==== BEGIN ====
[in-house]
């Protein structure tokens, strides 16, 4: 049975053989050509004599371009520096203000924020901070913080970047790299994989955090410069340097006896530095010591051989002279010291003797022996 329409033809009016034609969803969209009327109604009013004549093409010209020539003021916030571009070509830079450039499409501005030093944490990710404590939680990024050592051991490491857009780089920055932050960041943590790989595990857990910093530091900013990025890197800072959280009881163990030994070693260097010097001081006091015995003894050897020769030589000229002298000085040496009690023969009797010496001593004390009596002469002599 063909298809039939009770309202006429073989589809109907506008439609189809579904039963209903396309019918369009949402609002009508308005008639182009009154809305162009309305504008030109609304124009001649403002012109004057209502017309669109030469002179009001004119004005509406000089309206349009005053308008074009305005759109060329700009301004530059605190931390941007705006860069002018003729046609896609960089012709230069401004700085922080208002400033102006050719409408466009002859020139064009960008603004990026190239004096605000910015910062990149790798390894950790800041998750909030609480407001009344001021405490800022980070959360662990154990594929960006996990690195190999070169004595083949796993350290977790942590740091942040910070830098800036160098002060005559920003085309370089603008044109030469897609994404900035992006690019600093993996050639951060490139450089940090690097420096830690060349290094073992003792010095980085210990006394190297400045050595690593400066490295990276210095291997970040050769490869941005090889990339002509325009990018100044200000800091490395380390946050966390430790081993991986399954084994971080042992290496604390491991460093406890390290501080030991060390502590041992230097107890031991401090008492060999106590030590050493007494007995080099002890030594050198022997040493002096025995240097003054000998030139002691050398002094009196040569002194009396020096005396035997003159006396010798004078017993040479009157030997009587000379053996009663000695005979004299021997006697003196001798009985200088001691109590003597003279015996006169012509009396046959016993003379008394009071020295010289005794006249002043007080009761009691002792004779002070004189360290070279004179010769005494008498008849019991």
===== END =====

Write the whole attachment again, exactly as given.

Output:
[in-house]
């Protein structure tokens, strides 16, 4: 049975053989050509004599371009520096203000924020901070913080970047790299994989955090410069340097006896530095010591051989002279010291003797022996 329409033809009016034609969803969209009327109604009013004549093409010209020539003021916030571009070509830079450039499409501005030093944490990710404590939680990024050592051991490491857009780089920055932050960041943590790989595990857990910093530091900013990025890197800072959280009881163990030994070693260097010097001081006091015995003894050897020769030589000229002298000085040496009690023969009797010496001593004390009596002469002599 063909298809039939009770309202006429073989589809109907506008439609189809579904039963209903396309019918369009949402609002009508308005008639182009009154809305162009309305504008030109609304124009001649403002012109004057209502017309669109030469002179009001004119004005509406000089309206349009005053308008074009305005759109060329700009301004530059605190931390941007705006860069002018003729046609896609960089012709230069401004700085922080208002400033102006050719409408466009002859020139064009960008603004990026190239004096605000910015910062990149790798390894950790800041998750909030609480407001009344001021405490800022980070959360662990154990594929960006996990690195190999070169004595083949796993350290977790942590740091942040910070830098800036160098002060005559920003085309370089603008044109030469897609994404900035992006690019600093993996050639951060490139450089940090690097420096830690060349290094073992003792010095980085210990006394190297400045050595690593400066490295990276210095291997970040050769490869941005090889990339002509325009990018100044200000800091490395380390946050966390430790081993991986399954084994971080042992290496604390491991460093406890390290501080030991060390502590041992230097107890031991401090008492060999106590030590050493007494007995080099002890030594050198022997040493002096025995240097003054000998030139002691050398002094009196040569002194009396020096005396035997003159006396010798004078017993040479009157030997009587000379053996009663000695005979004299021997006697003196001798009985200088001691109590003597003279015996006169012509009396046959016993003379008394009071020295010289005794006249002043007080009761009691002792004779002070004189360290070279004179010769005494008498008849019991």